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73 Possible Causes for Focal Seizure, Prominent Sulci

  • Leptomeningeal Metastasis

    Additionally, focal or generalized seizures, as well as meningism, may be reported. Neither of the aforementioned symptoms is specific for LM.[] The lesions were more prominent in the cerebellar sulci compared with in the cerebral sulci.[] seizures.[]

  • Rasmussen Syndrome

    She had a one-year history of intermittent focal seizures that were not controlled with antiepileptic medication.[] Axial T1 FLAIR MRI scan of the brain showing prominent sulci, dilated lateral ventricle, and hemiatrophy on the left. Figure 7 Figure 7: Rasmussen Encephalitis.[] Rasmussen syndrome (RS) is a clinical diagnosis characterized by persistent focal seizures in a previously healthy child.[]

  • Postictal State

    Dysfunction can occur after focal seizures, and the feature of the postictal symptoms depend on the area of the brain involved in the seizure.[] Ventricles, sulci and cisterns were mildly prominent for age and there was mild cerebral cortical volume loss.[] Focal seizures such as simple partial seizures will often have a short postictal period, lasting only a few minutes.[]

  • Hemimegalencephaly

    An 11-year-old boy developed drug-resistant focal seizures on the fifth day of life. MRI revealed left hemimegalencephaly.[] At first impression it appears to be left Hemiatrophy due to prominence of left hemispheric cortical sulci. But..[] Before a focal seizure, you may have an aura, or signs that a seizure is about to occur. This is more common with a complex focal seizure.[]

  • Cerebral Cortical Atrophy

    Learn more about how to achieve it with Mendelian Learn more Other signs and symptoms that you may find interesting Intrauterine growth retardation and Focal seizures, related[] Imaging wise feature of cerebral cortical atrophy Generalized prominence of hemisphere cortical sulci on CT or MRI in mild cases.[] Generalized atrophy refers to neuron loss throughout the entire brain, and focal atrophy refers to neuron loss in a specific brain region.[]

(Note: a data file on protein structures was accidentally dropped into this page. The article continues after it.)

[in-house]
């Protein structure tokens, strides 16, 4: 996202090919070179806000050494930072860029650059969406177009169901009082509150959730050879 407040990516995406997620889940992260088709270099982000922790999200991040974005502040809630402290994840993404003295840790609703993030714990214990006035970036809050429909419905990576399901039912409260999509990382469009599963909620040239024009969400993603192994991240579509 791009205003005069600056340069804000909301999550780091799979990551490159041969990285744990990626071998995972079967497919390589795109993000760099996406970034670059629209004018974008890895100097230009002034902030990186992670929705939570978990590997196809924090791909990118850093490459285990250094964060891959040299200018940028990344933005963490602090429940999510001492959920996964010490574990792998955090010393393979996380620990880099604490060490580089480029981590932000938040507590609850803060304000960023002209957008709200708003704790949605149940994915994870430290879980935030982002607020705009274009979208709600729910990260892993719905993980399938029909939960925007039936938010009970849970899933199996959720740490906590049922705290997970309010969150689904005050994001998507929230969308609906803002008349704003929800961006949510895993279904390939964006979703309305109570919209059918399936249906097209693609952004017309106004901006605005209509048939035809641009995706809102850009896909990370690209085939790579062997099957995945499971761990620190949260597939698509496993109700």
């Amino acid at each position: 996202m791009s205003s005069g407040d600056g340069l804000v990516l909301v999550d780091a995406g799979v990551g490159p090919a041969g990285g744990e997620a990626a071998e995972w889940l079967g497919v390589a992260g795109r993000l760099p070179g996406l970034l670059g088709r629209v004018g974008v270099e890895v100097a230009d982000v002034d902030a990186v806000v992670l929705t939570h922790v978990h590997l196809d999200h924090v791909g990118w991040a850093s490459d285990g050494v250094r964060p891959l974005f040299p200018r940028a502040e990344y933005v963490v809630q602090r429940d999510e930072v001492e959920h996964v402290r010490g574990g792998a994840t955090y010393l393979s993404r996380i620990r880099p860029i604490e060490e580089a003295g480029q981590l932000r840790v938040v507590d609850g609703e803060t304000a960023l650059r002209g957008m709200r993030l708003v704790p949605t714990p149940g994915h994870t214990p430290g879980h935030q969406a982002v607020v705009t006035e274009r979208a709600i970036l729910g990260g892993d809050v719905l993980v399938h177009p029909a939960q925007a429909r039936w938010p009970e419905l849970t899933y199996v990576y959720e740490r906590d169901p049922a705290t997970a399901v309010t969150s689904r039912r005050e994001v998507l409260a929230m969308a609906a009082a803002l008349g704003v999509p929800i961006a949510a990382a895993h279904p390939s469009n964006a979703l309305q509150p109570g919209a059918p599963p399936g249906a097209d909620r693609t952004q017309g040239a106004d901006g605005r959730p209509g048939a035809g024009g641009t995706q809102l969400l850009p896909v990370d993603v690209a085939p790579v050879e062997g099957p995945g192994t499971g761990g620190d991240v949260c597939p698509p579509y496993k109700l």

• Meningoencephalitis

    In our literature search we found only one case where focal seizures were noted in which the patient had typical presentation with rash [6].[] MRI of the brain showed some effacement of cortical sulci, rendering the vessels prominent, with increased T2-weighted signal diffusely scattered throughout both hemispheres[] […] neurological deficits or generalized seizures.[]

  • Pyridoxine Dependency Syndrome

    Seizure types include focal motor seizures, asymmetric tonic or clonic seizures, and epileptic spasms.[] C T scan showed prominent cerebral sulci and interhemispheric fissure but n o anomalies or calcification.[] […] or unilateral seizures, often with partial preservation of consciousness; and ( iv ) irritability, restlessness, crying and vomiting preceding the actual seizures(8).[]

  • Proteus

    Seizures. Persistent proteinuria. Primary glomerular causes Focal segmental glomerulonephritis. IgA nephropathy (ie Berger's disease). IgM nephropathy.[] True CCTNs are firm and have a distinct pattern resembling the brain's sulci and gyri (hence the term "cerebriform").[] They should not be confused with prominent plantar or palmar wrinkling seen in other forms of overgrowth (see Sapp et al [2007] for photographic examples of lesions with similar[]

  • Subacute Sclerosing Panencephalitis

    An 11-month-old boy presented with focal seizures, myoclonic jerks and altered sensorium of one month duration, with a history of measles at eight months of age.[] They can range from hyperintensities in the parietal and occipital region, brain stem lesions, and marked atrophy, causing prominence of sulci.[] CONCLUSION: Atypical SSPE presentation can include mainly focal intractable seizures. Epilepsy developed during clinical course in 52.6% cases.[]

  • Acquired Porencephaly

    Intracranial arachnoid cysts usually occur adjacent to arachnoidal cistern and may present with hydrocephalus; headache; seizures; and focal neurologic signs.[] […] cortical sulci and dilated extra-axial cerebrospinal fluid spaces.[] Patients present with headache, mental status change, nausea, vomiting, focal deficits, and seizures.[]

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